"Officer safety is a paramount concern.The court will not adopt a
    policy which places officers in a position where, if things go wrong, they
    must be the quickest draw.
    "


    All in all, I'm not mad, and with the exception of taking so long to verify that I had a CPL, I think they did everything by the book.


  23. #23
    Regular Member
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    Aug 2008
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    What foolish police officers. They are undercover without any ID as police. They grab this person, who they know to be armed and try to take his gun away. If they had been shot by a LAC defending himself, what would have happened to the LAC?
    When I was in Jr High the school resource officer mentioned that if they snuck up and grabbed somebody from behind, and the person threw an elbow, they couldn't be charged with assault on an officer (or aggravated) because they have no way of knowing that it wasn't a jump.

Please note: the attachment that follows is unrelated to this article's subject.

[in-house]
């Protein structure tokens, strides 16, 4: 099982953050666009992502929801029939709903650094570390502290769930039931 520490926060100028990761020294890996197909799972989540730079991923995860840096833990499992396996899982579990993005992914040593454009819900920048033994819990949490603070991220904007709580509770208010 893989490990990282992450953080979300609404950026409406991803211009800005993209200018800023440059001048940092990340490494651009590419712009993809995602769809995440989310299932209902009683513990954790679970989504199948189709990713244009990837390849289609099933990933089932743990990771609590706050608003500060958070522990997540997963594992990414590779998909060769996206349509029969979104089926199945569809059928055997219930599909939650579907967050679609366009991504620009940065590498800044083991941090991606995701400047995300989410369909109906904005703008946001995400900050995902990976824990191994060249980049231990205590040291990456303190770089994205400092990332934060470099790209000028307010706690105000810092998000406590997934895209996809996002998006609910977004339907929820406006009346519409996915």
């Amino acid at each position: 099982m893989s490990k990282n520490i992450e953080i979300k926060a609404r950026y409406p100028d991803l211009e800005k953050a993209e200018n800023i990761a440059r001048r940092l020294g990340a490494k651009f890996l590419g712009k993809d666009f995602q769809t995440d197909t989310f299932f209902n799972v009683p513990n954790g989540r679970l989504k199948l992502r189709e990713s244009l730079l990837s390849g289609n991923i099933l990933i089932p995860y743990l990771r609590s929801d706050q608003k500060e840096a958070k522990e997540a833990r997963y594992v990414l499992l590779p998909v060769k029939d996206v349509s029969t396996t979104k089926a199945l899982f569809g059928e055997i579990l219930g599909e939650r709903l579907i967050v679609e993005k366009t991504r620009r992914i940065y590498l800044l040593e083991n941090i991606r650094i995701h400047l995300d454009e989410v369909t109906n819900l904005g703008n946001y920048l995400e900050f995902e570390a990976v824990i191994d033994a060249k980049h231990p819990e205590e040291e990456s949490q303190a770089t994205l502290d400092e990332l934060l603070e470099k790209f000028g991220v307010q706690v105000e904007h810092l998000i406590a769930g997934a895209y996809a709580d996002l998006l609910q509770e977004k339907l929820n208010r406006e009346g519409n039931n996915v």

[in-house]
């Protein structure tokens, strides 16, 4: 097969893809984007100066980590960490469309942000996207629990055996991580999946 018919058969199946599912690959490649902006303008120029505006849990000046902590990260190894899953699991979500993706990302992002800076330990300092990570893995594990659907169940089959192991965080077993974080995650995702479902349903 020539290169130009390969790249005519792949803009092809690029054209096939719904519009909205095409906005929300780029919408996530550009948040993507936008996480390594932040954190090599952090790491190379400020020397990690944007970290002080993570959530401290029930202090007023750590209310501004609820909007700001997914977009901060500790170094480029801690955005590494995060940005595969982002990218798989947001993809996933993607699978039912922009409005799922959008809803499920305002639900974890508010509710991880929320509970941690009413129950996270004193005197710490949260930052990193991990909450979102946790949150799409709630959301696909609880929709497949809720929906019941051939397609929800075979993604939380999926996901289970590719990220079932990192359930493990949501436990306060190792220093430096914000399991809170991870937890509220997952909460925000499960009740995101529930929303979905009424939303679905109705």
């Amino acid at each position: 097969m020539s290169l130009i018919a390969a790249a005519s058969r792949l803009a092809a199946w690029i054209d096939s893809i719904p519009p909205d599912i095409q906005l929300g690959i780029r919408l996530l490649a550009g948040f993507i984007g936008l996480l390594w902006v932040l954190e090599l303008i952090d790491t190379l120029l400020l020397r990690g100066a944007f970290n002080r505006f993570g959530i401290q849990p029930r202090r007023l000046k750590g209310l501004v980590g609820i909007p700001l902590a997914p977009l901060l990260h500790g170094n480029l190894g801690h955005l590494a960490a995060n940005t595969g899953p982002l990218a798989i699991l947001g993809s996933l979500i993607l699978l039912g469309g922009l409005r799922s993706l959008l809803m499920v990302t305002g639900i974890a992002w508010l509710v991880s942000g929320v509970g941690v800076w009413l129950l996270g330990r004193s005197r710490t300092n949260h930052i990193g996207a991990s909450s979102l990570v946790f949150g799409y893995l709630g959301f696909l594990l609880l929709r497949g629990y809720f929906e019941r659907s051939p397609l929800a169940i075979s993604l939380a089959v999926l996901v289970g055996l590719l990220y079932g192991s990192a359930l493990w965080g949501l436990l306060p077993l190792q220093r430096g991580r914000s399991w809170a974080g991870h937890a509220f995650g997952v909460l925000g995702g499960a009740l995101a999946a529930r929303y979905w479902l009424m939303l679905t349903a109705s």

My guess is if they didn't identify and he had shot, their story would change to that they did identify - otherwise, that seems like reasonable self-defense.



  24. #24
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    South Puget Sound, Washington, USA
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    SANDRAT wrote:
    My dailyCC pistol is a S&W 642,don't need a holster for that,just a back pocket or jacket pocket.
    Do they have S&W 642 Pistols too? or you mean Revolver

  25. #25
    Regular Member Machoduck's Avatar
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    Dec 2007
    Location
    Covington, WA & Keenesburg, CO
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    For many years the word "pistol" was synonymous with "hand gun" because the flintlock hand gun was invented in Pistola Italy. A few years ago there was a move to differentiate between semi-auto hand guns and revolvers by calling the semi-autos "pistols", as if four centuries of nomenclature never happened, and as if revolvers and semi-autos weren't already identified each by its own name.

    This produced just about as much progress as changing the grammatical "he" to "he/she".

    MD